So besides that oh so extra cheese pizza, what did we love enough to do again? First and foremost, Champagne. We splurged for the private tour guide through Trip Advisor, who actually booked through Viator, who gave Best of France Tours a fraction of what we paid. We'll be hiring Frederick again and paying them directly. I will also not argue with him again about where I think we should go and let the expert be the expert. Frederick isn't the one who told me I was late for Paris Fashion Week, he was the one who told me to put down my phone and look at the beautiful scenery. We are also going to book a day trip to Bruges with Best of France. This could either be a wonderful idea or a terrible idea. I will no longer drink wine that costs less than $40 or champagne from outside of Epernay. Will we lose the ability to drink beer not brewed by trappist monks? Surely we won't give up our hazy New England IPAs...surely.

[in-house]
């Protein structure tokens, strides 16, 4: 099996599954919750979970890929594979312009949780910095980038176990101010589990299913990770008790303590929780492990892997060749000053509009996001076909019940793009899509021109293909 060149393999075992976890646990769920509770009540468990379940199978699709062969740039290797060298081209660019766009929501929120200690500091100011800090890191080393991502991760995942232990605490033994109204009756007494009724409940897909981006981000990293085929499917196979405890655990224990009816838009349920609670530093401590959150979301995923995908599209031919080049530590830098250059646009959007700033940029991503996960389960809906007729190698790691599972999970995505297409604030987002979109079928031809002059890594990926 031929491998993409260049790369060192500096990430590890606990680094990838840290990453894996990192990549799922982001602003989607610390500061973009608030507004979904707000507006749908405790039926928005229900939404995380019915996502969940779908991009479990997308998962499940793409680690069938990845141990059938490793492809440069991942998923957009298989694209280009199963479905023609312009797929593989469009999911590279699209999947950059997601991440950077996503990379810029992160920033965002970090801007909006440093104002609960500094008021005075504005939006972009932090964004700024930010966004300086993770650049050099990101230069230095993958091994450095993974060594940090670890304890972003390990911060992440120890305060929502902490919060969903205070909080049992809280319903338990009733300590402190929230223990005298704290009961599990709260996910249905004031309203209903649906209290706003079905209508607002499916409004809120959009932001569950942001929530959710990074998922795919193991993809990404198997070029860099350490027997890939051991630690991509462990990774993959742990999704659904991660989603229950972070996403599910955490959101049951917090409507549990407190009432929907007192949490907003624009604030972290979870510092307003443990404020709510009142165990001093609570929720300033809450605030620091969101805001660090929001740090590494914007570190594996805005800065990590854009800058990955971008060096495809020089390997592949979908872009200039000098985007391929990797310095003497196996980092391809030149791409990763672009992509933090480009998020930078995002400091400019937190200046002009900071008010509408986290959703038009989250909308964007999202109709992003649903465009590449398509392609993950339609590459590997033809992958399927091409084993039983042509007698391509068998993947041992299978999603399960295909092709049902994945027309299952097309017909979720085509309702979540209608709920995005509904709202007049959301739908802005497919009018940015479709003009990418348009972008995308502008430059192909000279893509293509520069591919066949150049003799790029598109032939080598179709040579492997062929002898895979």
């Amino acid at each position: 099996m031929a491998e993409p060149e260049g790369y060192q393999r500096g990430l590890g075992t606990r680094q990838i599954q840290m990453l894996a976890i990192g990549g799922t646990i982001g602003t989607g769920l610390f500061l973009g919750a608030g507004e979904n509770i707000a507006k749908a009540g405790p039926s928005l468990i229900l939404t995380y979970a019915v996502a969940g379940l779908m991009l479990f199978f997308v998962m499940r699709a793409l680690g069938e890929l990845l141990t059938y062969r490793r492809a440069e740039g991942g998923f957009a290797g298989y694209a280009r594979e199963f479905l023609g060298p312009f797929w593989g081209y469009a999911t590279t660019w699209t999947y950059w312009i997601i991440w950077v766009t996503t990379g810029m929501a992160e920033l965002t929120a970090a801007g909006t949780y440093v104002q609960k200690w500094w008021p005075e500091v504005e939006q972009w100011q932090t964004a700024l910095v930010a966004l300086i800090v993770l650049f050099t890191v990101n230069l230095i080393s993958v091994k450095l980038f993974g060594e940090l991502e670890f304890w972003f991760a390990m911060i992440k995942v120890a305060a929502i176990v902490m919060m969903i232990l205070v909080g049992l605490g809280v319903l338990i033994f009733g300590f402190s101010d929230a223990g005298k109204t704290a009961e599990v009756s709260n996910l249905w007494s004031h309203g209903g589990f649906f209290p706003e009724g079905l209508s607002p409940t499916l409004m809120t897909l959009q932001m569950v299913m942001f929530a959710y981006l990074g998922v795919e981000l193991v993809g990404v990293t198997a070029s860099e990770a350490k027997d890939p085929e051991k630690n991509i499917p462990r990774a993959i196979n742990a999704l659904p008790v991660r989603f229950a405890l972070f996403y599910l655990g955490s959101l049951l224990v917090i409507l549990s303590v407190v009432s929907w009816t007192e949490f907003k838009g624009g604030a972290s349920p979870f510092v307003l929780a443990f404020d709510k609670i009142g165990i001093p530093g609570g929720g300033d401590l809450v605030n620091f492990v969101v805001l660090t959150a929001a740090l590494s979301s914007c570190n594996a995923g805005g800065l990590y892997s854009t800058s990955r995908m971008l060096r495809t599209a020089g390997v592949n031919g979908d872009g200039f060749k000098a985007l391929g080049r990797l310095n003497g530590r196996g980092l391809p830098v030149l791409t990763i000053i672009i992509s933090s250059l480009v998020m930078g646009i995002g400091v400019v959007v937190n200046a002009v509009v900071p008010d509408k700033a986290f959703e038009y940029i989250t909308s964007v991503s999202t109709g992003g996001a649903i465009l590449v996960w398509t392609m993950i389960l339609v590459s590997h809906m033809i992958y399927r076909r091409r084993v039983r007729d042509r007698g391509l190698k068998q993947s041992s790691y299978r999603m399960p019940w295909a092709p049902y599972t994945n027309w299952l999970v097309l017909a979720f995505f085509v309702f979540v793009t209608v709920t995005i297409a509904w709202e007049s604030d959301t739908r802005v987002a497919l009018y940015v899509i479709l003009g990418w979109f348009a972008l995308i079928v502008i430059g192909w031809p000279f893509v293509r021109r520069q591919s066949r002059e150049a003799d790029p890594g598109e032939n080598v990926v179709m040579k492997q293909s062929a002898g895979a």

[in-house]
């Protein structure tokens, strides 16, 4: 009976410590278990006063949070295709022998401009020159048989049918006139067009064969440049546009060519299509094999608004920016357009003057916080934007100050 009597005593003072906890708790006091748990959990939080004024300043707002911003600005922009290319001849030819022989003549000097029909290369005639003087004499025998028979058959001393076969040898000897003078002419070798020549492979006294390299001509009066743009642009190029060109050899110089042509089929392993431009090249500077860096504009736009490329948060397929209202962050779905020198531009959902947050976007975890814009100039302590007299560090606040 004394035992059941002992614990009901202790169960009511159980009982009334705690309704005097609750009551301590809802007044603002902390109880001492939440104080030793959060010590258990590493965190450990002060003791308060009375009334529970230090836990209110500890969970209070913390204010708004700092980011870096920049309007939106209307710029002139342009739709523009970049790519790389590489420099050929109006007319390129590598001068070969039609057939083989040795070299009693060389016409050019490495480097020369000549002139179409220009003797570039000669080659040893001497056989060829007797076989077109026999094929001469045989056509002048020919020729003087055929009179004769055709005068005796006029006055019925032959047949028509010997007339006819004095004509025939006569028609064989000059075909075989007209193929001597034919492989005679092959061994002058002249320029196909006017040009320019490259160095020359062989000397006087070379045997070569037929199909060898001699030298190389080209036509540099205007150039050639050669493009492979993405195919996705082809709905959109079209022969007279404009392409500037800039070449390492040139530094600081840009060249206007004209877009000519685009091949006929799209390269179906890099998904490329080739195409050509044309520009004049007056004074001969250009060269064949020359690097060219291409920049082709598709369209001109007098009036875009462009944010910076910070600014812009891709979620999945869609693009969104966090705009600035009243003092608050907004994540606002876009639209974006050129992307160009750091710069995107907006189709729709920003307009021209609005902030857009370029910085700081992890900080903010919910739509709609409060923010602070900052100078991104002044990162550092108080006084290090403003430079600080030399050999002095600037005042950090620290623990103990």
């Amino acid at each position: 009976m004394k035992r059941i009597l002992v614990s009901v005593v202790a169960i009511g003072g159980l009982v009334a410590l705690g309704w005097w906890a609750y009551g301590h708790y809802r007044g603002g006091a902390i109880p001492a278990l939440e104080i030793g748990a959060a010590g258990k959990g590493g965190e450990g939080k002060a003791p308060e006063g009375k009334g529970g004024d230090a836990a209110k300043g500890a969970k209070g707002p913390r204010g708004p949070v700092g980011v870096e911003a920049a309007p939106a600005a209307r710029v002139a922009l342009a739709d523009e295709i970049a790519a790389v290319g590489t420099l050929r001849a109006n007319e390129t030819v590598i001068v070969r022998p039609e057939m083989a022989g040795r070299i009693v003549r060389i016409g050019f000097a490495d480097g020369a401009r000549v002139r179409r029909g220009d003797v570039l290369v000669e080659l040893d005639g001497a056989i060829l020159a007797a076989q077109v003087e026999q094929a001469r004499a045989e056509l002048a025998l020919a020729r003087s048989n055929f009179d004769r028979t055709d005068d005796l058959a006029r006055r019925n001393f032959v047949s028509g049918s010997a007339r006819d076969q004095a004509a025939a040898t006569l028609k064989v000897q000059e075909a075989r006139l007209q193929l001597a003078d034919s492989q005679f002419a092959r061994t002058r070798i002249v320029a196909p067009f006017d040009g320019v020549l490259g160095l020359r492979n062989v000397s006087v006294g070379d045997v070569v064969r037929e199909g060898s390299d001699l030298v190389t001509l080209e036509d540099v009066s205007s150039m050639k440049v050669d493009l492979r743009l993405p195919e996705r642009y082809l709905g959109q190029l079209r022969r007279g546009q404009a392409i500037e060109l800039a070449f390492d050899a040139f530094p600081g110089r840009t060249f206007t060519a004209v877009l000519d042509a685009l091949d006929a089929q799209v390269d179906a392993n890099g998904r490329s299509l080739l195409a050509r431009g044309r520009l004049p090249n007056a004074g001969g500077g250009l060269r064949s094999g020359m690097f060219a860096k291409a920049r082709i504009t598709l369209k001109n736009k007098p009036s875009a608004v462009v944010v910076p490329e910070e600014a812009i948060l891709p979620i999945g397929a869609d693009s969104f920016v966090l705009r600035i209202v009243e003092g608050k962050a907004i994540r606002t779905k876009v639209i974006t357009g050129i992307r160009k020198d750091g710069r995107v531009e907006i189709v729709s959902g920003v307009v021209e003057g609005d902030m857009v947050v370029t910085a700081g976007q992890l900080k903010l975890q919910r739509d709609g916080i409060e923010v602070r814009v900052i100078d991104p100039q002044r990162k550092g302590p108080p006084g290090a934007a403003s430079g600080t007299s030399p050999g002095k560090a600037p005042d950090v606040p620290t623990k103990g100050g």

Second, we will be catching up with Clement from Secret Food Tours. Not only did he tell me I was a week late to Paris, but complimented my ability to walk on the cobblestone streets of Montmartre in heels. Then he said something snarky about how Americans show up wearing their sneakers and backpacks like they're about to go hiking through the woods that don't exist in the middle of Paris. Pat secretly thanks me for not letting him dress like that. We know we like to do food walking tours, we once did a killer chocolate walking tour in London that I'd sell my soul to do every single day. Clement meets us in front of the metro on a rainy day and tells us he has some degree in how food affects the brain and I think he is crazy and that's not a real degree. But I couldn't have been more wrong and he's the most brilliant man I have ever met. He successfully got me to eat Roquefort cheese and sweet wine. We may do both Le Marais and Saint Germain, we loved this experience so much.

I'll leave you with that and hopefully wanting more. In the next post I will discuss the things we missed out on last time that we're going to take another stab at when we return. Eventually we'll discuss all those crowdsourced suggestions from the internet that I've whittled down to things I actually want to try. In the meantime, I want to apologize to my mother who knows more than I am willing to give her credit for on the internet. About both Paris and babies. If you have any specific questions or recommendations please let me know.